Impact of universal health coverage on urban-rural inequity in psychiatric service utilisation for patients with first admission for psychosis: a 10-year nationwide population-based study in Taiwan
To examine the disparities in psychiatric service utilisation over a 10-year period for patients with first admission for psychosis in relation to urban–rural residence following the implementation of universal health coverage in Taiwan.
Population-based retrospective cohort study.
Taiwan’s National Health Insurance Research Database, which has a population coverage rate of over 99% and contains all medical claim records of a nationwide cohort of patients with at least one psychiatric admission between 1996 and 2007.
69 690 patients aged 15–59 years with first admission between 1998 and 2007 for any psychotic disorder.
Patients’ urban–rural residence at first admissions.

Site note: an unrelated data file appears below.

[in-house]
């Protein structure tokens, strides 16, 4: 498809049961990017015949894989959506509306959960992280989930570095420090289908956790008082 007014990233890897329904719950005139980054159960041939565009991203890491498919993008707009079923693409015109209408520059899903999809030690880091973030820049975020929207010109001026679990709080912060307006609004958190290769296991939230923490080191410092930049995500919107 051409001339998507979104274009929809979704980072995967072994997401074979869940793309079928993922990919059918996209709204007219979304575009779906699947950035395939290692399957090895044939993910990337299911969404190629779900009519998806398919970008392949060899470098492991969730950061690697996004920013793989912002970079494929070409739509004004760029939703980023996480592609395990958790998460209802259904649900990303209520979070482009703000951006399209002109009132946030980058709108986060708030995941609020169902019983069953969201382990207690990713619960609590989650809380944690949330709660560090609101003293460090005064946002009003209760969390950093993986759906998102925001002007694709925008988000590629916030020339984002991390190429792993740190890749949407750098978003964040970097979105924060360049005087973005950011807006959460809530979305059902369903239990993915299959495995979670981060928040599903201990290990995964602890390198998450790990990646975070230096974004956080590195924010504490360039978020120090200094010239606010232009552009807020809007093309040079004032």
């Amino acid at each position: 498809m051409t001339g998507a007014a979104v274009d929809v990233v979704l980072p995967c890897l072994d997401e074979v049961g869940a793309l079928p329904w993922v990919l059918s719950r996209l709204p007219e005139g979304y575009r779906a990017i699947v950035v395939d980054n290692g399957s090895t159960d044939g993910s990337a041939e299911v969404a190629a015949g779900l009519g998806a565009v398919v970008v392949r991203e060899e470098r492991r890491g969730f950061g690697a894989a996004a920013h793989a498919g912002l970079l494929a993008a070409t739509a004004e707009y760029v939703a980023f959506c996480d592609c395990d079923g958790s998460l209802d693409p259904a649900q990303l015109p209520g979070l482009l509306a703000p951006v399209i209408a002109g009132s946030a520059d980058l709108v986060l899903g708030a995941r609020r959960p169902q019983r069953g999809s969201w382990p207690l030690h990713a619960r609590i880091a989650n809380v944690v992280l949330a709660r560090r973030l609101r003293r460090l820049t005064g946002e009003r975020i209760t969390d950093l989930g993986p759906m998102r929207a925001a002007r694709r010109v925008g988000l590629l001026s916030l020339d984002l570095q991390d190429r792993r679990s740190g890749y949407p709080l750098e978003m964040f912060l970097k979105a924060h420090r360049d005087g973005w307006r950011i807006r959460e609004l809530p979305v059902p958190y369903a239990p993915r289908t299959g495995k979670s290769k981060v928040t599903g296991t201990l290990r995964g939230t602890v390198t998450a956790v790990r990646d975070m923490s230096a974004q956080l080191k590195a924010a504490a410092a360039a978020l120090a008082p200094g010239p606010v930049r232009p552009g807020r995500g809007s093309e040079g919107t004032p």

Absolute and relative inequality indexes of the following quality indicators after discharge from the first admission: all-cause psychiatric readmission at 2 and 4 years, dropout of psychiatric outpatient service at 30 days, and emergency department (ED) treat-and-release encounter at 30 days.
Between 1998 and 2007, the 4-year readmission rate decreased from 65% to 58%, the 30-day dropout rate decreased from 18% to 15%, and the 30-day ED encounter rate increased from 8% to 10%. Risk of readmission has significantly decreased in rural and urban patients, but at a slower speed for the rural patients (p=0.026). The adjusted HR of readmission in rural versus urban patients has increased from 1.00 (95% CI 0.96 to 1.04) in 1998–2000 to 1.08 (95% CI 1.03 to 1.12) in 2005–2007, indicating a mild widening of the urban–rural gap. Urban–rural differences in 30-day dropout and ED encounter rates have been stationary over time.
The universal health coverage in Taiwan did not narrow urban–rural inequity of psychiatric service utilisation in patients with psychosis. Therefore, other policy interventions on resource allocation, service delivery and quality of care are needed to improve the outcome of rural-dwelling patients with psychosis.